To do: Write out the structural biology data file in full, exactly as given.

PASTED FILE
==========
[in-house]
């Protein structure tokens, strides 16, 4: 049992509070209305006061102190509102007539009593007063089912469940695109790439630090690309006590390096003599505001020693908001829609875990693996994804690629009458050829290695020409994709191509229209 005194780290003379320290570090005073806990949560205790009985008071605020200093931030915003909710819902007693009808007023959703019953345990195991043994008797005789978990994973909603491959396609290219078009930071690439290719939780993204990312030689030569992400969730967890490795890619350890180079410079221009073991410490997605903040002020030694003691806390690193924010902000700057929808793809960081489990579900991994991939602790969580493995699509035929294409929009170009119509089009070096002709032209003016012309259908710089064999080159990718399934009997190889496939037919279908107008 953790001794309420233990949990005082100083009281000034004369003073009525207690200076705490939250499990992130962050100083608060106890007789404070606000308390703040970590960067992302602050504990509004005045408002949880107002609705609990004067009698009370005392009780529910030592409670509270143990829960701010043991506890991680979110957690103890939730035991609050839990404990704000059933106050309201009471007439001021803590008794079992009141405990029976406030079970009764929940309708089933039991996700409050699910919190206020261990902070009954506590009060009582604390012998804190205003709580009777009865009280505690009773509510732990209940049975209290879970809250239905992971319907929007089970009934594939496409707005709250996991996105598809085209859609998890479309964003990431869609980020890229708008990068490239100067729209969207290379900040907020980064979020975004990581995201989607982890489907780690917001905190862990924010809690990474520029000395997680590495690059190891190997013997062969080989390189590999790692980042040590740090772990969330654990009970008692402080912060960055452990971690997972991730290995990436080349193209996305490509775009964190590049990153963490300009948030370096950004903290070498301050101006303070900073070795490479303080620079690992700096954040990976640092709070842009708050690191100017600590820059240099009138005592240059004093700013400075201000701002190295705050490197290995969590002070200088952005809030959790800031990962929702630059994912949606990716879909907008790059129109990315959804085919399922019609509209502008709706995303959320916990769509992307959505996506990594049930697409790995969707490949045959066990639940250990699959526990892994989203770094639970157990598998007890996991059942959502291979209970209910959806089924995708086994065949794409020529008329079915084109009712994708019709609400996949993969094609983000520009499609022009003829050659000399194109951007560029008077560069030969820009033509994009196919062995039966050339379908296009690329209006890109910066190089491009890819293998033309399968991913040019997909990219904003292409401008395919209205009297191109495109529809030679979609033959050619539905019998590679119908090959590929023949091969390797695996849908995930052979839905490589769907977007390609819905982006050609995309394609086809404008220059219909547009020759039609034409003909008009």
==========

[in-house]
């Protein structure tokens, strides 16, 4: 049992509070209305006061102190509102007539009593007063089912469940695109790439630090690309006590390096003599505001020693908001829609875990693996994804690629009458050829290695020409994709191509229209 005194780290003379320290570090005073806990949560205790009985008071605020200093931030915003909710819902007693009808007023959703019953345990195991043994008797005789978990994973909603491959396609290219078009930071690439290719939780993204990312030689030569992400969730967890490795890619350890180079410079221009073991410490997605903040002020030694003691806390690193924010902000700057929808793809960081489990579900991994991939602790969580493995699509035929294409929009170009119509089009070096002709032209003016012309259908710089064999080159990718399934009997190889496939037919279908107008 953790001794309420233990949990005082100083009281000034004369003073009525207690200076705490939250499990992130962050100083608060106890007789404070606000308390703040970590960067992302602050504990509004005045408002949880107002609705609990004067009698009370005392009780529910030592409670509270143990829960701010043991506890991680979110957690103890939730035991609050839990404990704000059933106050309201009471007439001021803590008794079992009141405990029976406030079970009764929940309708089933039991996700409050699910919190206020261990902070009954506590009060009582604390012998804190205003709580009777009865009280505690009773509510732990209940049975209290879970809250239905992971319907929007089970009934594939496409707005709250996991996105598809085209859609998890479309964003990431869609980020890229708008990068490239100067729209969207290379900040907020980064979020975004990581995201989607982890489907780690917001905190862990924010809690990474520029000395997680590495690059190891190997013997062969080989390189590999790692980042040590740090772990969330654990009970008692402080912060960055452990971690997972991730290995990436080349193209996305490509775009964190590049990153963490300009948030370096950004903290070498301050101006303070900073070795490479303080620079690992700096954040990976640092709070842009708050690191100017600590820059240099009138005592240059004093700013400075201000701002190295705050490197290995969590002070200088952005809030959790800031990962929702630059994912949606990716879909907008790059129109990315959804085919399922019609509209502008709706995303959320916990769509992307959505996506990594049930697409790995969707490949045959066990639940250990699959526990892994989203770094639970157990598998007890996991059942959502291979209970209910959806089924995708086994065949794409020529008329079915084109009712994708019709609400996949993969094609983000520009499609022009003829050659000399194109951007560029008077560069030969820009033509994009196919062995039966050339379908296009690329209006890109910066190089491009890819293998033309399968991913040019997909990219904003292409401008395919209205009297191109495109529809030679979609033959050619539905019998590679119908090959590929023949091969390797695996849908995930052979839905490589769907977007390609819905982006050609995309394609086809404008220059219909547009020759039609034409003909008009």